Doctrine and Covenants Study
Joseph Smith’s Revelations, Doctrine and Covenants 7

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“Doctrine and Covenants 7,” Joseph Smith’s Revelations: A Doctrine and Covenants Study Companion from the Joseph Smith Papers (2020)

“Doctrine and Covenants 7,” Joseph Smith’s Revelations: A Doctrine and Covenants Study Companion from the Joseph Smith Papers

Doctrine and Covenants 7

Account of John, April 1829–C

Source Note

Account of John, Harmony Township, Susquehanna Co., PA, Apr. 1829. Featured version, titled “7th. Commandment AD 1829,” copied [ca. Mar. 1831] in Revelation Book 1, pp. 13–14; handwriting of John Whitmer; CHL. Includes redactions. For more information, see the source note for Revelation Book 1 on the Joseph Smith Papers website.

Historical Introduction

In April 1829, JS dictated the following revelation, which in its first publication was described as the translation of an ancient parchment written by the apostle John.1 Ancient writings besides the Book of Mormon began to interest JS and Oliver Cowdery not long after they started their translation of the gold plates. The Book of Mormon manuscript itself mentioned several ancient texts,2 and additionally, JS had dictated a revelation promising Cowdery the privilege, if he so desired, of translating “records which contain much of my gospel, which have been kept back because of the wickedness of the people.”3 Then, as JS and Cowdery continued the Book of Mormon translation, a “difference of opinion” arose between them regarding a question left unanswered in the New Testament: whether “John the Apostle … died, or whether he continued” on earth until the second coming of Christ.4 The source of this disagreement was the final chapter of the Gospel of John, in which Jesus prophesied of the apostle Peter’s death. When Peter asked what would happen to his fellow apostle John, Jesus responded, “If I will that he should tarry till I come, what is that to thee?”5 Questions about the fate of John were common in JS’s time. For example, Adam Clarke, a noted Bible commentator, wrote, “For nearly eighteen hundred years, the greatest men in the world have been puzzled with this passage [John 21:22].”6 JS and Cowdery’s discussion of this issue possibly arose when they encountered a passage in the translation of the plates describing the biblical prophet Moses and the Book of Mormon prophet Alma as having been “taken up by the spirit, or buried by the hand of the Lord.”7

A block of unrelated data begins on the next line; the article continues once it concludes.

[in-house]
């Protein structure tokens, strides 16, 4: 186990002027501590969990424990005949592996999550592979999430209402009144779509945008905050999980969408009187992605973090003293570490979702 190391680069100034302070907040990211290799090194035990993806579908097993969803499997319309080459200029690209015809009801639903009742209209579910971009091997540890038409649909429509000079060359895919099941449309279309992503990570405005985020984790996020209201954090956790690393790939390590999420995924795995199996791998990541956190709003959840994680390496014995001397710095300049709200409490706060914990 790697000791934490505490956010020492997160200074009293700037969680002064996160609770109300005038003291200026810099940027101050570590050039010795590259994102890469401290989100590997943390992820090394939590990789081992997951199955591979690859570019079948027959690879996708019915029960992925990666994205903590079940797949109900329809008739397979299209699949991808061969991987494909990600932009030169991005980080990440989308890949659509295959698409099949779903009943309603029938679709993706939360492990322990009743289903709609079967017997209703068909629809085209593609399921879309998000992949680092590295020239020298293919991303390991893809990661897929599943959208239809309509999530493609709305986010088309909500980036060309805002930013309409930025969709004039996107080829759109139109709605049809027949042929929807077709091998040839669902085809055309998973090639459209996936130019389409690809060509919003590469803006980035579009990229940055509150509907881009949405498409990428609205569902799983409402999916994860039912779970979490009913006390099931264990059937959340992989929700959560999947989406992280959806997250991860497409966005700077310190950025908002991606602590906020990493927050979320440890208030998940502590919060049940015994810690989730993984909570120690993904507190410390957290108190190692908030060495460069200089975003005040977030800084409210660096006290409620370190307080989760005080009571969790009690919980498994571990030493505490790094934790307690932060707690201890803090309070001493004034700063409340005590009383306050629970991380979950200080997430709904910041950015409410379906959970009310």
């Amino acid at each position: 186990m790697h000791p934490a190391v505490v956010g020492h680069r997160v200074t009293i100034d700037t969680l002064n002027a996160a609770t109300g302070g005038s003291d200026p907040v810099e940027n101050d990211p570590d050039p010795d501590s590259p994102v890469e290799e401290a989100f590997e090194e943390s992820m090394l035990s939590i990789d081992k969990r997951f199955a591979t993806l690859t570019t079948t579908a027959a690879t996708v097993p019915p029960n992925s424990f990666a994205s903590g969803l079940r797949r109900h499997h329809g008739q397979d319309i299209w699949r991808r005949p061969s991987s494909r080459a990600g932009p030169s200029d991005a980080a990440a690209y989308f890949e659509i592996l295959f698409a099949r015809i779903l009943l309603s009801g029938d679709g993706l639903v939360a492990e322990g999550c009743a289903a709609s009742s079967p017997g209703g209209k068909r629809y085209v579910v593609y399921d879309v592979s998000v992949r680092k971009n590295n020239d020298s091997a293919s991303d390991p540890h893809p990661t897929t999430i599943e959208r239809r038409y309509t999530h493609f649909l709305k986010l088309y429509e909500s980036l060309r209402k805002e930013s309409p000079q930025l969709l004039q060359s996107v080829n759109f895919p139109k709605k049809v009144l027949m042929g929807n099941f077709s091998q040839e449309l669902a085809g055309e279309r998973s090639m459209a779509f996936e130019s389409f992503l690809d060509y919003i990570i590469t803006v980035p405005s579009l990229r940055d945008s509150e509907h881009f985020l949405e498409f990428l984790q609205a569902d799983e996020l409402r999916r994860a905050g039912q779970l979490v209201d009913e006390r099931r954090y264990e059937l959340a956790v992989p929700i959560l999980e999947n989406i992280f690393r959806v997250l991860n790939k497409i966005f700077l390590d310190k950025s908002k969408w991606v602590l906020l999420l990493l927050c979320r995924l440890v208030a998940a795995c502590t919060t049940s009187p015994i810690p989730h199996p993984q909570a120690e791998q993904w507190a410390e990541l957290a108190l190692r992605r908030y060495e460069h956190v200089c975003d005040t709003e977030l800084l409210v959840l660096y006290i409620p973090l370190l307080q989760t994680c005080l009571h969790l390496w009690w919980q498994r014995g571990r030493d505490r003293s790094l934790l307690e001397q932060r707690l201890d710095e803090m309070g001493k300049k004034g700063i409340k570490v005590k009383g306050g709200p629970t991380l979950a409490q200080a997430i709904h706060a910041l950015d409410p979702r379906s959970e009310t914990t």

JS’s history reports that he and Cowdery “mutually agreed to settle it [their question] by the Urim and Thummin, and the following is the word which we received.”8 As noted, this revelation was said to be “translated from parchment, written and hid up” by John himself,9 and the text begins in the first person, with John stating, “And the Lord said unto me,” followed by an account in which Jesus declares the respective fates of John and Peter.10

7th. Commandment AD 1829

A Revelation to Joseph & Oliver [Cowdery] concerning John the Beloved Deciple who leaned on his Saveiours breast11 given on in Harmony Susquehannah County Pennsylvania12

[1]And the Lord said unto me. John my Beloved what desiredst thou [2]& I said Lord give unto me power that I may bring souls unto thee [3]& the Lord said unto me Veriley Verily I say unto thee because thou desiredst this thou shalt tarry until I come in my glory [4]& for this cause the Lord said unto Peter if I will that he tarry till I come what is that to thee13 [p. 13] For he desiredst of me that he might bring souls unto me but thou desiredst that thou mightest come unto me in my kingdom [5]I say unto thee Peter this was a good desire [6]but my beloved hath undertaken a greater work [8]Verily I say unto you ye shall both have according to your desires for ye both Joy in that which ye desired